The order binding Second Life also raises some troubling First Amendment issues. Second Life has the First Amendment rights to decide what to publish and what not to publish. If Second Life decides, for whatever reason, that it wishes to kibosh Amaretto’s content, it seems improper for a court to force it to do otherwise. This point is completely unaddressed in the court’s opinion because Second Life wasn’t a litigant and couldn’t advocate for its own interests. I could see why Second Life would basically agree to something analogous to an interpleader (effectively turning over the user-vs.-user copyright dispute to the judge and agreeing to abide by the judge’s instructions). However, in a quick perusal of PACER, I didn’t see anything that looked like Second Life consented to be bound by the proceedings. Were Second Life to fight this order on First Amendment grounds, I think it would have some mojo in that challenge.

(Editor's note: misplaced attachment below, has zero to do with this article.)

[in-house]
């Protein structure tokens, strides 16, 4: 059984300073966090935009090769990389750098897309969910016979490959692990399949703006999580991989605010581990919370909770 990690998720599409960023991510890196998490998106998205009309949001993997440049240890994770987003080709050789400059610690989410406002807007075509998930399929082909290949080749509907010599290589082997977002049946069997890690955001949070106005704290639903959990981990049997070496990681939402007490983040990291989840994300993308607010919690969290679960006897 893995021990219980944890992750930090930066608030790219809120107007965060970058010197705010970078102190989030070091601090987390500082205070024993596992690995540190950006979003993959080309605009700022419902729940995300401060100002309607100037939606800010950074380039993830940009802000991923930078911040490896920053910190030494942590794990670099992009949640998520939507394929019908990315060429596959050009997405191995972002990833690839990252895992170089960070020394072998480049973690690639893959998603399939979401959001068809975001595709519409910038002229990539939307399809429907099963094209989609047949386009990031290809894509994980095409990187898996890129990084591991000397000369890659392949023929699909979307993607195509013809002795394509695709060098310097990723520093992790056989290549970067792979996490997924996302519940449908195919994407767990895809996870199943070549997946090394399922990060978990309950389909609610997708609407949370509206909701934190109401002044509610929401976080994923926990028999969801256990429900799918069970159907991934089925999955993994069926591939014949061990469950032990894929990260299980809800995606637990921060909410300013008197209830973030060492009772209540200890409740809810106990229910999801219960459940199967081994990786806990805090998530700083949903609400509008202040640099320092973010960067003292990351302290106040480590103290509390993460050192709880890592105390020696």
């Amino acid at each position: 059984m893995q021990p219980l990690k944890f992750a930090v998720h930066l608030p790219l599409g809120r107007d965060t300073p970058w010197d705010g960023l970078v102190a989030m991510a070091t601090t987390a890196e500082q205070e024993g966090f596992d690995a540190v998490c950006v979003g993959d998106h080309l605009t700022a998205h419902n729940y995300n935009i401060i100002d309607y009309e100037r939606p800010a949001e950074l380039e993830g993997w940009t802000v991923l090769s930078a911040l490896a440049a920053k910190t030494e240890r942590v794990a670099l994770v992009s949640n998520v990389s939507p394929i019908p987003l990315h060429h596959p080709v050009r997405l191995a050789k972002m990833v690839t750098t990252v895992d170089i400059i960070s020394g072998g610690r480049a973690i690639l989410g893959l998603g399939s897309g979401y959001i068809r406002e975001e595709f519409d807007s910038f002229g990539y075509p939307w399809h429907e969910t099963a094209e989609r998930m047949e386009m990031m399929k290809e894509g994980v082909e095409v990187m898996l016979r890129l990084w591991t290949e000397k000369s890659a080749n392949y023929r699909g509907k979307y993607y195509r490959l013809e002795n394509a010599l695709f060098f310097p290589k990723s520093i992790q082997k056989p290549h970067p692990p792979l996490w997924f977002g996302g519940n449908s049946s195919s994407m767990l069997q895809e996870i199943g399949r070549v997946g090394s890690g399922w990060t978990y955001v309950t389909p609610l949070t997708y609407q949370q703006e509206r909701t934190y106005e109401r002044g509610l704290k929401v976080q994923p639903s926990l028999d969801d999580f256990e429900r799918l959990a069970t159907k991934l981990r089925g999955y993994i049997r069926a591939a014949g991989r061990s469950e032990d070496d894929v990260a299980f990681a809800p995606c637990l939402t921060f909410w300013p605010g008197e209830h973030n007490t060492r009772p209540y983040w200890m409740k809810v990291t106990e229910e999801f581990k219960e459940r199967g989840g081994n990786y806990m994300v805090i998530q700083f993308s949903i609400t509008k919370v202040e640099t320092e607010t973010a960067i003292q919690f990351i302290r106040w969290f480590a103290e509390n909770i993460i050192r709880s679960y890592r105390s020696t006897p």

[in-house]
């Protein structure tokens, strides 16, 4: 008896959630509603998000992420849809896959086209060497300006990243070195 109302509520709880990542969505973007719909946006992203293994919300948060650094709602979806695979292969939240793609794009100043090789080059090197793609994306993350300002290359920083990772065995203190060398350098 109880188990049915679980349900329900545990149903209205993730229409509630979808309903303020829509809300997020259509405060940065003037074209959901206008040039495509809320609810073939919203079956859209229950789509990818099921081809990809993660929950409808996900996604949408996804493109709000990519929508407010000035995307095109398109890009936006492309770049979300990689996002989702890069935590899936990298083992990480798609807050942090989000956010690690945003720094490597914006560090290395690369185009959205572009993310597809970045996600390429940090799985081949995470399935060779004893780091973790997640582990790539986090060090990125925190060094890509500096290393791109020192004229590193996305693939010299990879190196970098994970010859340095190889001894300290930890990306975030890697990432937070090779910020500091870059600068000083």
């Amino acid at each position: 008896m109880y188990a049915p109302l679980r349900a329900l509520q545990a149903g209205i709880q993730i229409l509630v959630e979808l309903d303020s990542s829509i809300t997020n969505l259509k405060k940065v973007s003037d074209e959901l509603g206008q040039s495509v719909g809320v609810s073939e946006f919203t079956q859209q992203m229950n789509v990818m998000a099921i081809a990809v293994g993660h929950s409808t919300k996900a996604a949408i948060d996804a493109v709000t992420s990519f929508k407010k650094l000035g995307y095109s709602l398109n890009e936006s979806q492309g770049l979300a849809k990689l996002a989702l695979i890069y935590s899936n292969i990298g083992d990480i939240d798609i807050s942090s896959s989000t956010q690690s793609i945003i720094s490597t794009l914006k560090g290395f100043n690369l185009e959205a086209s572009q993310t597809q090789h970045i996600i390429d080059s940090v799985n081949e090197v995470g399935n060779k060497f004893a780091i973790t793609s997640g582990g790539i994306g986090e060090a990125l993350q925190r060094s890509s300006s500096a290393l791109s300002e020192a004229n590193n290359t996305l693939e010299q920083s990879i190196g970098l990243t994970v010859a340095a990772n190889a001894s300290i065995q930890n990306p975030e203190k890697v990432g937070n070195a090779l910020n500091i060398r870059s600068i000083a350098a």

That said, it is interesting to see a court step in and go so strongly against the filer of a DMCA takedown notice. It’s quite rare to see anyone get in trouble for filing a bogus DMCA notice, that it’s nice to see at least some courts recognize this could be a problem, even if the court then directed its injunction at the wrong party.

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Companies: amaretto, linden lab, ozimals

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Comments on “Second Life Dragged Into Legal Dispute Over Copyright Of Virtual Horses And Virtual Bunnies”

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Anonymous Coward says:

could it be that the very reason the court imposed on second life instead of the actual DMCA filer is to try to avoid setting a precedent of ruling against DMCA filers?

if the judge were to impose a restriction on the DMCA filer, it could impeded future filers or weaken the DMCA, just a little. so the judge avoided that.

what do we know about the judge’s stance on IP or any connections to the content industry?

aldestrawk says:

Re: Re:

Second Life has definitely gone downhill if it is resorting to “farmville” tactics where you have to constantly nurture your virtual life or it will die. Given that, it will definitely continue to exist because of the easily addicted and those virtually deluded individuals who are horrified at the idea of letting their virtual bunnies or horses starve to death.